Anarchism is never the answer

We need society to spread our ideas

Ryan Janz

When a machine or system gets more complicated it often develops more problems, more flaws and more inconvenient hiccups.

As these problems develop, they often affect anybody attached to the machine in a variety of ways, and that is when the custodians of that machine need more training and education in order to address those problems. Currently, the most complicated system in existence is society.

Modern day capitalist society has led to unjust business practices, dooming the majority of the human race to squalor in third world nations, exploited for their resources. This probably doesn’t come as a surprise to most of you, but an overview was necessary to arrive at my point: the irrationality and nonsense of anarchism.

I got to thinking about anarchism just around the end of the last federal election, when a letter that appeared in The Uniter referred to the content of a certain article as pro-statist something or other for having the gall to suggest that we perhaps vote on election day if it’s not too much trouble. It went on to discuss how instead of voting, rioting in the streets and dismantling the government would perhaps be a preferable solution to the political and social ills of our nation.

Back to the machine analogy for a second. When your computer system is faulty due to its complicated nature, perhaps generating some complicated flaws in the intended programming, what would you consider a more rational response? Would you attempt to repair the system, perhaps shopping around for the best person to accomplish this task? Or perhaps you would “elect” (pardon the pun) to change the system, and purchase a new system to replace the ineffective old one. Or would you, as anarchism suggests, fix the computer by smashing it with a sledgehammer and not bothering to install anything to replace that deceased system?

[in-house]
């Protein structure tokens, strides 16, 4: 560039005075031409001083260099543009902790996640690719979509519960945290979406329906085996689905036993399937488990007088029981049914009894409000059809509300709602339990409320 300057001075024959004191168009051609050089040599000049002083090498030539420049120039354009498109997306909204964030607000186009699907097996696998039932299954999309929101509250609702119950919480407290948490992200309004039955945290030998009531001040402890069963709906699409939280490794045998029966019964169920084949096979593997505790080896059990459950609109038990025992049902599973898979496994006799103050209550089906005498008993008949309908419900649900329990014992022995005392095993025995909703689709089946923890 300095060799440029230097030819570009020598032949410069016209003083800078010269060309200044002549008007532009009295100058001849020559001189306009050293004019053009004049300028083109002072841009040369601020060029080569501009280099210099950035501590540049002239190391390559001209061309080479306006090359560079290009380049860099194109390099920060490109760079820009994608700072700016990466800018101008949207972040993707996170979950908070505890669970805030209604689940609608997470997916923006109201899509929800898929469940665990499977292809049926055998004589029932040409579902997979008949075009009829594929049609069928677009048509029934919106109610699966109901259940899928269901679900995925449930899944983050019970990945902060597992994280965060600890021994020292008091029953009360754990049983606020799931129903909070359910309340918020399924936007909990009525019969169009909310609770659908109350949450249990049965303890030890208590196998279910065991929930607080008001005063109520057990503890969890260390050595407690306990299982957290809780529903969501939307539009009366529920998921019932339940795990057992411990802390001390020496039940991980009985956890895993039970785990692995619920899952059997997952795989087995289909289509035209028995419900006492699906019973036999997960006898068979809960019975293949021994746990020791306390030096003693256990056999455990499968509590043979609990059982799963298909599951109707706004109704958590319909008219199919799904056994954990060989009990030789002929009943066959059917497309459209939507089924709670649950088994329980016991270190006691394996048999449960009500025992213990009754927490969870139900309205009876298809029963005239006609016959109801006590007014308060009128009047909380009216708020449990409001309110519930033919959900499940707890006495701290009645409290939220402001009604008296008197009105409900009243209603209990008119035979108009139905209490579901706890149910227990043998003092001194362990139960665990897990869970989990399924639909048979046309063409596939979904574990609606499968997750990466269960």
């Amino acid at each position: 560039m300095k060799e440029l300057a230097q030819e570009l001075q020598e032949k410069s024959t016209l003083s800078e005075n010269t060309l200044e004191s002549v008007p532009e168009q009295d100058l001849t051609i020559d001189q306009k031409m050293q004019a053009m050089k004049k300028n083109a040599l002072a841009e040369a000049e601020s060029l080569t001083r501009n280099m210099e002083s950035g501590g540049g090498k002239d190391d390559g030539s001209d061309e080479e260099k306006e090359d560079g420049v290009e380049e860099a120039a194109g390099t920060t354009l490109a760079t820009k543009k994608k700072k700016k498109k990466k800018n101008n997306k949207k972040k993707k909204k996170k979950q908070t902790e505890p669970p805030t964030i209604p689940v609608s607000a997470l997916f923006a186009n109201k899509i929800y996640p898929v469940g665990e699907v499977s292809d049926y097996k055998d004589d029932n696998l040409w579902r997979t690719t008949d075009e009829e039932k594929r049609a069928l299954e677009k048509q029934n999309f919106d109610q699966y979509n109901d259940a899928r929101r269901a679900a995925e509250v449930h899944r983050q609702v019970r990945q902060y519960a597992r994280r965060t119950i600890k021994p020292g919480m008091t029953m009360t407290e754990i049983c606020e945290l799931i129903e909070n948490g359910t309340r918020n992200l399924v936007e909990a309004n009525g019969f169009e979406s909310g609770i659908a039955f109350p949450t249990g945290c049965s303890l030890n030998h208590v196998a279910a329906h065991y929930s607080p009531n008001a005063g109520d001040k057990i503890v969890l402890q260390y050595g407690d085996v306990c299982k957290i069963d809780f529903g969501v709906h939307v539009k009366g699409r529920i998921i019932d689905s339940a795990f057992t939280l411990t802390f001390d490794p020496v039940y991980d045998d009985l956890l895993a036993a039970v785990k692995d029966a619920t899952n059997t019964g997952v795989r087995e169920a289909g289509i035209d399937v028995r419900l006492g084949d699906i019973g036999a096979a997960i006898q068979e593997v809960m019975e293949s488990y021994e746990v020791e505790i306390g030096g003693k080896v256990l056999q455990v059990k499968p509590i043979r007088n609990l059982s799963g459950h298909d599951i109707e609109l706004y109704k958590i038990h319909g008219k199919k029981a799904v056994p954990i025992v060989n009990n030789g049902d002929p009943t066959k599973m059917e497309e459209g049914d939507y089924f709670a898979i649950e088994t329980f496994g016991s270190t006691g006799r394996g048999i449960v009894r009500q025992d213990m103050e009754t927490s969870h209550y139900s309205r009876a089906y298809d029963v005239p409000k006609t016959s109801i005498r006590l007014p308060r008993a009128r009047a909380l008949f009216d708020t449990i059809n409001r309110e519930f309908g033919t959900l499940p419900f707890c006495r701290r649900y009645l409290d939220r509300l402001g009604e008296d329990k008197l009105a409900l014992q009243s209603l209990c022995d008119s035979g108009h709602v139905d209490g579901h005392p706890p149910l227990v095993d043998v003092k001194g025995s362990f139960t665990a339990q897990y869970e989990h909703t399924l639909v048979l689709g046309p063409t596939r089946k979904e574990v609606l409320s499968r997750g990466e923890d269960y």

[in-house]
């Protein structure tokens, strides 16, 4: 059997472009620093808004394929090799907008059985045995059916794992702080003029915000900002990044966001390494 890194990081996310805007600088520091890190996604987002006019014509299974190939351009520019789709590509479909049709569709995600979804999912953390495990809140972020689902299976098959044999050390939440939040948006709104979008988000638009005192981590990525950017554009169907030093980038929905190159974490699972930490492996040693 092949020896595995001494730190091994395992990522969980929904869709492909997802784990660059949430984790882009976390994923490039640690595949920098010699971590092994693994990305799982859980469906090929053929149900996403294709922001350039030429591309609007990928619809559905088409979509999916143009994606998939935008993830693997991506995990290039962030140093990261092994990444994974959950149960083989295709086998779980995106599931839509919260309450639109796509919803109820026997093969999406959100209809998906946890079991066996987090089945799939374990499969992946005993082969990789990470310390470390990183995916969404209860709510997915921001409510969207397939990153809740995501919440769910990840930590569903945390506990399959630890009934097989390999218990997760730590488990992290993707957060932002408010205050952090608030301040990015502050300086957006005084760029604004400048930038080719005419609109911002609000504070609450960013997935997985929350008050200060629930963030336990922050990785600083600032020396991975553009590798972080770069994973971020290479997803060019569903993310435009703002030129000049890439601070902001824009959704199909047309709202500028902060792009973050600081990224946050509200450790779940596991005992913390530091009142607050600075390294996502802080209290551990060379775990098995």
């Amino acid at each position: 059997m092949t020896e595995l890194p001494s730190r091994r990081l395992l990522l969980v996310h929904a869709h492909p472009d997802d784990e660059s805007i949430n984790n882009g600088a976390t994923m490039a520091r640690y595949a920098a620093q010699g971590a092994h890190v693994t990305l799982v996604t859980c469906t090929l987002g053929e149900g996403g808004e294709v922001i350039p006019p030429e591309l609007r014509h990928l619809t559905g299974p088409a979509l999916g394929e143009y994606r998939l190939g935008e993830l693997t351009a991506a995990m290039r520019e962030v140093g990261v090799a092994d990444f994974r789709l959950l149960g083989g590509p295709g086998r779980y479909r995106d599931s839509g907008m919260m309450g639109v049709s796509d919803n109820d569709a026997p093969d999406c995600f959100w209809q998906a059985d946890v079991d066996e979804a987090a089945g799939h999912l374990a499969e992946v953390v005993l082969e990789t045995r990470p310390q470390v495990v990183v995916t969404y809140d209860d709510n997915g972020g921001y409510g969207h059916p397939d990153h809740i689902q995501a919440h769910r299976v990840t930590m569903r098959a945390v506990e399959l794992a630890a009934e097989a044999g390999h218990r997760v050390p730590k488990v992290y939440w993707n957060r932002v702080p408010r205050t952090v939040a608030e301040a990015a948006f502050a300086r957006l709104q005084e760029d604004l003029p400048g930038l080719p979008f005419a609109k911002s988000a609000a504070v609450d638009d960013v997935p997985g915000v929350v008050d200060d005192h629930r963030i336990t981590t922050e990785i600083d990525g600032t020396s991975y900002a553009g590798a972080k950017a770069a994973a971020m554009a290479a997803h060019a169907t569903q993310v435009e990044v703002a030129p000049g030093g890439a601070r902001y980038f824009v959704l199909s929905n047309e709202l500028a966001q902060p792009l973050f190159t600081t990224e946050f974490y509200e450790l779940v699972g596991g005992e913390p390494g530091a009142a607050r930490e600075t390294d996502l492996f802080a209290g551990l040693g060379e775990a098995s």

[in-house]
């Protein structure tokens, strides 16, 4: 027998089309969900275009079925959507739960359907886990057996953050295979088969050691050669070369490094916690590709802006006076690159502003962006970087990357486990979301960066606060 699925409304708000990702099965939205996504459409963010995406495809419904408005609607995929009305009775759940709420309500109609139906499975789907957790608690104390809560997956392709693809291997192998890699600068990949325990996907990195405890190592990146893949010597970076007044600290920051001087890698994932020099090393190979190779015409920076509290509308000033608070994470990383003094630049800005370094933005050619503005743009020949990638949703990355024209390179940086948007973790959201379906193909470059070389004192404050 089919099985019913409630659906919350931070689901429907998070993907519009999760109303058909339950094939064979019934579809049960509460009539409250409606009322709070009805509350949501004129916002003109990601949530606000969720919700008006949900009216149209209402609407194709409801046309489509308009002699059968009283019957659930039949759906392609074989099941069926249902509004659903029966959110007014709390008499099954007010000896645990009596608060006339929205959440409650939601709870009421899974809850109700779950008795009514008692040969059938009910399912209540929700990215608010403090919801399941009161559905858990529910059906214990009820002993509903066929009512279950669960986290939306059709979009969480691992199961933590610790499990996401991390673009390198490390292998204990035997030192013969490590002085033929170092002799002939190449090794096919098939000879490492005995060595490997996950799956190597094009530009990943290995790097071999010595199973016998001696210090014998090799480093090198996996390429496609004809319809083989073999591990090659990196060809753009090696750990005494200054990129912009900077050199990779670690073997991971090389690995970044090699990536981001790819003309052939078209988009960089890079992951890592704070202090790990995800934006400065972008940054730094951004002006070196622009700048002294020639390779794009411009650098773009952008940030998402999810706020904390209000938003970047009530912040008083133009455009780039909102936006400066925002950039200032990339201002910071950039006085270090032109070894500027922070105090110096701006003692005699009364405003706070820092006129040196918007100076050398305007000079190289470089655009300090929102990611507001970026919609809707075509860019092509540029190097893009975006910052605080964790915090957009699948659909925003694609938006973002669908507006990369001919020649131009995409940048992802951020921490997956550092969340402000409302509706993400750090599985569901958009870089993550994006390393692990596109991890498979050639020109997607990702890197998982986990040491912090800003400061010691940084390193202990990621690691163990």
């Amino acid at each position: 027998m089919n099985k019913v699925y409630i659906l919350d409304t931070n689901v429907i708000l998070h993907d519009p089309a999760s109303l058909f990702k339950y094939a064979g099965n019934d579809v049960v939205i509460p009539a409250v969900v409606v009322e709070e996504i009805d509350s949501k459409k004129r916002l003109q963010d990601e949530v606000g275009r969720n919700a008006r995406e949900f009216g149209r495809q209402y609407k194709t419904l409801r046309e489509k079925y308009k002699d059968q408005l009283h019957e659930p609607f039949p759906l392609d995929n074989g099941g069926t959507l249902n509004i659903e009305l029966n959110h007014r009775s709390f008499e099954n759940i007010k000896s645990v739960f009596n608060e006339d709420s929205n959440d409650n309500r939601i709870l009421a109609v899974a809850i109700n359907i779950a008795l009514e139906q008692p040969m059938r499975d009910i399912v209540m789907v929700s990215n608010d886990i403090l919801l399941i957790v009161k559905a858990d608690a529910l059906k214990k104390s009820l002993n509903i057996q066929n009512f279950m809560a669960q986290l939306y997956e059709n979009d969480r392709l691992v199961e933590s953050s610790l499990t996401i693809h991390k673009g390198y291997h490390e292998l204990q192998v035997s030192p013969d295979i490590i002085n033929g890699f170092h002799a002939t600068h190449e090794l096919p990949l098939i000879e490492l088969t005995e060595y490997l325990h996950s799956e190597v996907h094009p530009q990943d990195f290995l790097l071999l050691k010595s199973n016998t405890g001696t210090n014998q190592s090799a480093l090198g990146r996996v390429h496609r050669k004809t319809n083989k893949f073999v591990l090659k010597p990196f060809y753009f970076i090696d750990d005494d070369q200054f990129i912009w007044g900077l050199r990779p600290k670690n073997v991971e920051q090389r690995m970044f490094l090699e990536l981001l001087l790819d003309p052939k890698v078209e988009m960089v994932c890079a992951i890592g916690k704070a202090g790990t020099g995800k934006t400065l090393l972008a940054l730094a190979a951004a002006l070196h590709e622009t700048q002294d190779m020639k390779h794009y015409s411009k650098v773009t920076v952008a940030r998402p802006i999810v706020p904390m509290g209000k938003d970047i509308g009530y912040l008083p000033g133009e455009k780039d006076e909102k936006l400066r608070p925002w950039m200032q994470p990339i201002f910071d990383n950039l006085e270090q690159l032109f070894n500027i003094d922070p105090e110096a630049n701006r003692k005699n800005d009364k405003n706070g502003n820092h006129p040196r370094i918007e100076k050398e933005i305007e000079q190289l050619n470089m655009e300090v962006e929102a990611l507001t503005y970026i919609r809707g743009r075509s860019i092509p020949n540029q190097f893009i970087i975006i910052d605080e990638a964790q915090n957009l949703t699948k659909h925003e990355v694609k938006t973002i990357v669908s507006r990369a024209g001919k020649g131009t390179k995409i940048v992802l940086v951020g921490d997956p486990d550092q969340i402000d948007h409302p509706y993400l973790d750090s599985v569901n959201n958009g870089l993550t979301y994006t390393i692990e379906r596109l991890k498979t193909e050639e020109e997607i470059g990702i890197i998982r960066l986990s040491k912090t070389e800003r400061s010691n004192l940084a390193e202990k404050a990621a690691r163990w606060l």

The myth that humanity could accomplish anything without our combined efforts supporting one another is a farce. True anarchism lies in the belief that human beings can work with one another without any kind of leadership structure in place to organize said work. I wonder how exactly anarchists believe civilizations and modern structures of society evolved in the first place? Humanity pooling its efforts and working towards a common goal is the ultimate foundation of all civilizations, and to believe that we could effectively accomplish anything without that organized structure is in complete ignorance of the entire history of civilization and human society.

I honestly don’t know why I’m so fired up about this lately, maybe it has to do with some newfound awareness of the vast complexity of human life, or something. But I hope that any anarchists that may be reading this see the irony that modern media outlets developed through years of organized research and labour are probably the only way they get their message out.

Will Dumont is a University of Winnipeg student and blogs at

Published in Volume 63, Number 16 of The Uniter (January 15, 2009)

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